Being a man given to oratory and high principles, he enjoyed the sound of his own vocabulary and the warmth of his own virtue.
Spot on. ‘nough said.
Wow, nice little twist at the end. This is characterization!
Still more, this is irony. A good orator is not hypnotized by the sound of his own voice: he pays his chief attention to the response of his audience. A real man of principle does not bask in his own virtue: he is aware that his principles are very much higher than his practice, and labours daily, and often hopelessly, to try to live up to them.
What Lewis describes here is a contemptible little man who thinks himself possessed of capacities he does not actually have, and remains so secure and self-possessed in his conceit that he never stirs beyond it to regions where he might be exposed to the truth. And Lewis has done it with the maximum of economy. It’s a beautiful technique — showing the character from his own point of view, without a single word of authorial intrusion, and yet showing that his point of view is a lie.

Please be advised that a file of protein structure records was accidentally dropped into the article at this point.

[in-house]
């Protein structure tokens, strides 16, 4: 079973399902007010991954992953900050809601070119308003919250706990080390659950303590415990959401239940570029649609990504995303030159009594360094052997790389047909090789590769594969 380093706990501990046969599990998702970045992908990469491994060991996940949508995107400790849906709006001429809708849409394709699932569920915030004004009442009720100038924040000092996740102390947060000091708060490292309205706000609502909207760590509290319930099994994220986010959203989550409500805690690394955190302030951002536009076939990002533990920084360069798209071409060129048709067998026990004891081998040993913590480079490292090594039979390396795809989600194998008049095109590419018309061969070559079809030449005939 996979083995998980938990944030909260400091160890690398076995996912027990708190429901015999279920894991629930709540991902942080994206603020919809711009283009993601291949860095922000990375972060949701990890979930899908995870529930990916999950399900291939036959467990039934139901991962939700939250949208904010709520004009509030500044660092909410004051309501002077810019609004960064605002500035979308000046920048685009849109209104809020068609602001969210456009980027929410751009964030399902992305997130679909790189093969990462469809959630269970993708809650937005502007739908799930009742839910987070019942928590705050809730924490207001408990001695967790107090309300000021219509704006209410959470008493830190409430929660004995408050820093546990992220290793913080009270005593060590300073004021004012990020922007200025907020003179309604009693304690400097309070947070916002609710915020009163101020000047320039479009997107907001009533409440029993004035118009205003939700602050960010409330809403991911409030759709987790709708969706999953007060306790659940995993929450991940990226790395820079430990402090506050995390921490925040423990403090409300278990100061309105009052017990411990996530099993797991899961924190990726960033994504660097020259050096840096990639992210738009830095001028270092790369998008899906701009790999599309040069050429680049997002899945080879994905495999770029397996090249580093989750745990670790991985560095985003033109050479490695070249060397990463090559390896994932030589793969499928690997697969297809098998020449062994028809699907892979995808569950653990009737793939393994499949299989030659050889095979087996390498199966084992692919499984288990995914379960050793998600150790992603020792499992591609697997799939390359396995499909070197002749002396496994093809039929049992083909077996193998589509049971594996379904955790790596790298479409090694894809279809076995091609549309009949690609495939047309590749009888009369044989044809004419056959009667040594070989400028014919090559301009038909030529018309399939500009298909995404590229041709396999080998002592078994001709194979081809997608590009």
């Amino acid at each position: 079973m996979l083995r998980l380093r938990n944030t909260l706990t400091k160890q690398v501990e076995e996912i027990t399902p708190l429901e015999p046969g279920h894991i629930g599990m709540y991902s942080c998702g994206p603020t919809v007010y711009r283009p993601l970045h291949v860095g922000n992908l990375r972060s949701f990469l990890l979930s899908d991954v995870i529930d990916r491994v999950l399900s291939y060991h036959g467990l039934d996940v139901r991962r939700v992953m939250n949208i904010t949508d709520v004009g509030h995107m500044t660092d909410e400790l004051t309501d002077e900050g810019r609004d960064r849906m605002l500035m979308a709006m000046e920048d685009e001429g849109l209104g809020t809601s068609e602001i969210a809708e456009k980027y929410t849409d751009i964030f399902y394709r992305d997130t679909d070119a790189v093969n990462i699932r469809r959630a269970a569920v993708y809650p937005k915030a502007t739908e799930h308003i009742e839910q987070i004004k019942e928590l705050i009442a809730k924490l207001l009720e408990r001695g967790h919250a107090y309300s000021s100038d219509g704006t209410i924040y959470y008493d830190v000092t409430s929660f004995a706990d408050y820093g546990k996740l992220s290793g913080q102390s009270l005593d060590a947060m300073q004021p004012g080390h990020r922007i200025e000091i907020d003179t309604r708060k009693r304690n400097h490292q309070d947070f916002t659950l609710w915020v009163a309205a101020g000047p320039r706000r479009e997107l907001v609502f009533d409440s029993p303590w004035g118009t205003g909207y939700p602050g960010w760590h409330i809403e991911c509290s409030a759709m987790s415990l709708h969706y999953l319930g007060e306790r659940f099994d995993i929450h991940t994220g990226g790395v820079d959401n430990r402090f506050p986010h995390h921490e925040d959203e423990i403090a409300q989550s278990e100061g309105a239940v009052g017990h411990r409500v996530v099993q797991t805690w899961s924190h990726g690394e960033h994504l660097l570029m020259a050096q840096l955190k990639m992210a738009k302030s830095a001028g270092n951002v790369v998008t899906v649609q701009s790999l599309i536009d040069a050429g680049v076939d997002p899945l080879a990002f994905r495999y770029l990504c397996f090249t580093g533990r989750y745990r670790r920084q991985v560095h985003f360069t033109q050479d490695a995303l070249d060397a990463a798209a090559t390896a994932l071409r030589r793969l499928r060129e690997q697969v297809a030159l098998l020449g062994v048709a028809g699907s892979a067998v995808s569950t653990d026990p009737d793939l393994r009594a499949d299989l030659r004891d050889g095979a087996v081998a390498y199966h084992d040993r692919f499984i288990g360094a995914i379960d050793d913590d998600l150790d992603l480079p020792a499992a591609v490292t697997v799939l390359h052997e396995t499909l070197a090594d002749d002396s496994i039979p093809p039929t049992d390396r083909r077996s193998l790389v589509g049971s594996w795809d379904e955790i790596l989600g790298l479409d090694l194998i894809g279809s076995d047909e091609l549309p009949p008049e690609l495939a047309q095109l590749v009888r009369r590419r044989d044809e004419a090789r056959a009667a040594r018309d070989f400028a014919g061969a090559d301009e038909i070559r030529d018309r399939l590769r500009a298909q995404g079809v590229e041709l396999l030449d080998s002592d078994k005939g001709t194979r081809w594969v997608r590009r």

Exactly – totally agree. Very skilled writing.
Sorry, the comment form is closed at this time.
Passive Guy is a lawyer, but nothing on this blog is legal advice. Passive Guy's professional website is HERE
When you want to shop on Amazon, if you click THIS LINK, Amazon will pay Passive Guy a small affiliate commission on any of your purchases.
You pay exactly the same price as you would if you went to Amazon directly.
Passive Guy doesn't want to send you on a guilt trip with the Donate button.
Don't click the button unless it makes you happy.
CLICK HERE to order in different colors and styles and see many more snarky t-shirts.